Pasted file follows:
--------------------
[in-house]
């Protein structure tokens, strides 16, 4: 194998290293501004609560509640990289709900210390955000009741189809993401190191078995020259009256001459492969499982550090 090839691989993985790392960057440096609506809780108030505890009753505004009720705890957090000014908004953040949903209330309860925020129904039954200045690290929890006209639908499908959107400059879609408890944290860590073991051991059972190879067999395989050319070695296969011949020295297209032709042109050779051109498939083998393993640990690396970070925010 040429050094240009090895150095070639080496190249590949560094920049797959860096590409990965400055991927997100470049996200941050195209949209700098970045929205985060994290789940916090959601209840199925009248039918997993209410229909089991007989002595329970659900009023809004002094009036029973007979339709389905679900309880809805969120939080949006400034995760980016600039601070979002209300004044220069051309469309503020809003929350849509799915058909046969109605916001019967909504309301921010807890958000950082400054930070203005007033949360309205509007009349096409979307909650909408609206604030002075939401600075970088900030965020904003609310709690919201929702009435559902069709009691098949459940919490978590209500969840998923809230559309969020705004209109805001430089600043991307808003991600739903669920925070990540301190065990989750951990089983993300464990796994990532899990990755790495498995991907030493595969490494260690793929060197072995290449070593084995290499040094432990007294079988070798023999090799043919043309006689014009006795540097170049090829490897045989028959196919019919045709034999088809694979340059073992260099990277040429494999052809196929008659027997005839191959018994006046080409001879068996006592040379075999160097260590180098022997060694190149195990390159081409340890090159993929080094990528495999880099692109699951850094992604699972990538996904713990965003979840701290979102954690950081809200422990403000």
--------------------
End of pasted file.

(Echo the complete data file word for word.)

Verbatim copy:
[in-house]
């Protein structure tokens, strides 16, 4: 194998290293501004609560509640990289709900210390955000009741189809993401190191078995020259009256001459492969499982550090 090839691989993985790392960057440096609506809780108030505890009753505004009720705890957090000014908004953040949903209330309860925020129904039954200045690290929890006209639908499908959107400059879609408890944290860590073991051991059972190879067999395989050319070695296969011949020295297209032709042109050779051109498939083998393993640990690396970070925010 040429050094240009090895150095070639080496190249590949560094920049797959860096590409990965400055991927997100470049996200941050195209949209700098970045929205985060994290789940916090959601209840199925009248039918997993209410229909089991007989002595329970659900009023809004002094009036029973007979339709389905679900309880809805969120939080949006400034995760980016600039601070979002209300004044220069051309469309503020809003929350849509799915058909046969109605916001019967909504309301921010807890958000950082400054930070203005007033949360309205509007009349096409979307909650909408609206604030002075939401600075970088900030965020904003609310709690919201929702009435559902069709009691098949459940919490978590209500969840998923809230559309969020705004209109805001430089600043991307808003991600739903669920925070990540301190065990989750951990089983993300464990796994990532899990990755790495498995991907030493595969490494260690793929060197072995290449070593084995290499040094432990007294079988070798023999090799043919043309006689014009006795540097170049090829490897045989028959196919019919045709034999088809694979340059073992260099990277040429494999052809196929008659027997005839191959018994006046080409001879068996006592040379075999160097260590180098022997060694190149195990390159081409340890090159993929080094990528495999880099692109699951850094992604699972990538996904713990965003979840701290979102954690950081809200422990403000």